By Joseph El-Khoury
Day+5 for the much hyped Lebanese elections and it is probably time to move on to more important things: The Iranian elections, the swine flu epidemic looming on us and the Formula 1 racing championship. 5 days were sufficient to dampen the euphoria of the winners, who rejoiced at having burst the (orange) bubble for the losers. It is now sinking in the minds of everyone that we have again a problem on our hand. We still have a majority that will be unable to rule faced with a militant and armed ‘virtual minority’ that pretty much encompasses 90% of the Shiite community and roughly half the Christians. Nabih Berri is due to be returned in post while questions are being asked about the make-up of the future government and its margin of manoeuvre. In an attempt to set the tone for the months to come, numbers are being crunched and manipulated as if part of a sick game of ‘Twister’:
- If you don’t count the Armenians, relegated to pariah status, solely for behaving like every other sect (I.e. like a pack of wolves gathering under one leadership), the 14th March alliance represents 58% of those Christians who voted.
-This is irrelevant to Mr Hassan Fadlallah, Hezbollah MP, who was quick to smugly remark that opposition to his party was virtually inexistent within his own sect. What the Christians get up to is ultimately a side show in the party’s argument with the revitalised Sunnis.
-Obsessed with pan-Arabism for decades, these seem to have turned into the ‘active arm of the American/Zionist plan in the near east’, settling the Palestinians and undermining the Resistance. How else could you explain the defeat of all time long Arab Nationalist, Mr Osama Saad in favour of Mr Siniora in Saida?
-This is at least according to Michel Aoun, who while thanking the 300.000 who voted for his side, found it appropriate to draw a comparison between the Shiaa scarf, apparently easier on the eye, and the Sunni hijab. The General went on to accuse everyone who hadn’t voted for him of having succumbed to money, intimidation and paranoia. It never crossed his mind that maybe his patronising and aggressive attitude is repulsive to tens of thousands of decent citizens, who do not deserve to be insulted for merely supporting other parties.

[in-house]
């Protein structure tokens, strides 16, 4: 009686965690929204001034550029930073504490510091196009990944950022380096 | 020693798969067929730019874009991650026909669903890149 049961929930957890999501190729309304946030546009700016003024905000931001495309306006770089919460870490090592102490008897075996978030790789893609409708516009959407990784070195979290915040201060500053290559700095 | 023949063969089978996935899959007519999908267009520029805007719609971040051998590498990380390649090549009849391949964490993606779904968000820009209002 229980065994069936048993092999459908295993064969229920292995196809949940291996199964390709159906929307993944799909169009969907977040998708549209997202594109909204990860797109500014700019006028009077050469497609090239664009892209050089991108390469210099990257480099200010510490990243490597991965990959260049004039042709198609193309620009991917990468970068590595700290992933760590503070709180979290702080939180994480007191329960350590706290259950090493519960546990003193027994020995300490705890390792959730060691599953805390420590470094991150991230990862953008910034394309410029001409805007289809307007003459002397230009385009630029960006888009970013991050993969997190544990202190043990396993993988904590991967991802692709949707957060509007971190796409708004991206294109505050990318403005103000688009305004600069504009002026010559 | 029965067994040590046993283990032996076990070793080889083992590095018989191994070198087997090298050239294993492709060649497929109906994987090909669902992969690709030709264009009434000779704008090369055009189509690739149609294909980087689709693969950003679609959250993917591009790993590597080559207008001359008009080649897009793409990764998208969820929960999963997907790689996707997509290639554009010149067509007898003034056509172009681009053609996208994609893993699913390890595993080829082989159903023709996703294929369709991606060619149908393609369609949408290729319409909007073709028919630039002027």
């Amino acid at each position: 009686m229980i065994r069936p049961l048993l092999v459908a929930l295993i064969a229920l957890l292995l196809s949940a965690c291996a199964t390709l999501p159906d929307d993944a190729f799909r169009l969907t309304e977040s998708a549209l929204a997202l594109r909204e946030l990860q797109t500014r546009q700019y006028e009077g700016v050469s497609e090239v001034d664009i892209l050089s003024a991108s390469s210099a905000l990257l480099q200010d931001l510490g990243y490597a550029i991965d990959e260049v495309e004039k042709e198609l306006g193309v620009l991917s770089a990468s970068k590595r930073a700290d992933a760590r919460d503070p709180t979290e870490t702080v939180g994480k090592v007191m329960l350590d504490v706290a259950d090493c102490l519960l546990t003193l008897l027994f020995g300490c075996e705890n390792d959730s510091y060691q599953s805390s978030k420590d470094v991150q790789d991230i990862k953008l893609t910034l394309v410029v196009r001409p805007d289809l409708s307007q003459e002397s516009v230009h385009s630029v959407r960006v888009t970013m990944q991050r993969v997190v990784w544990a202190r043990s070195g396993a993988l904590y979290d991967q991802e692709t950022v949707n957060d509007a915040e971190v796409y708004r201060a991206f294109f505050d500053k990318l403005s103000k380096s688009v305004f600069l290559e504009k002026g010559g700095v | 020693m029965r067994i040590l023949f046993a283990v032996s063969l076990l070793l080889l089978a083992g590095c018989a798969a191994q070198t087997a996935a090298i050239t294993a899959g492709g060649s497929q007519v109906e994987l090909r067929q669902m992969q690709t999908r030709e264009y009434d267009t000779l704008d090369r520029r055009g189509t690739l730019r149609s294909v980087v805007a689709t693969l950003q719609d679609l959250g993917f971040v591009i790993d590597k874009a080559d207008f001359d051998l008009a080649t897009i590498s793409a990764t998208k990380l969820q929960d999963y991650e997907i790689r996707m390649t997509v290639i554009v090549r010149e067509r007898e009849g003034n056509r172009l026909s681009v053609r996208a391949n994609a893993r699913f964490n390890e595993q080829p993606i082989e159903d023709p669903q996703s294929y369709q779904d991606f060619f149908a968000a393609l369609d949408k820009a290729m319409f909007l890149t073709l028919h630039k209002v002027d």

-Dr Fares Souaid, who started his career as the rational heir to a well know political family, has since forgotten the analytical flair supposedly provided by his medical training. While blaming his defeat on the Shiaa in his district of Jbeil, he failed to draw a comparison with Zahle, where his allies were helped to victory by a consistent strong Sunni vote. What goes around comes around I’m afraid.
And the list goes on... mixing flawed scientific analysis with populist propaganda. The fact is that everyone got together in Doha and set the rules of the games, knowing very well that their choice of electoral law was unlikely to generate reform (true reform, not the variety embodied by the alliance of the same name). In theory everyone should now accept the results of what was a free and organised electoral process by third world standards. But this is forgetting the sectarian framework regulating the balance of power in the country, which unless tackled head on will reproduce itself like a hydra. Last Sunday’s results should be a wake-up call to a generation that is discovering the power of numbers. Voting might be a first step but is not sufficient in a struggling country like Lebanon. Change will only come at the expense of new blood coming into the political sphere, participating, challenging and asking tough questions within political parties and in other spheres of activism. Otherwise we should shut up and accept that the future of Lebanese politics lies with Nayla Tueini and Nadim Gemayel.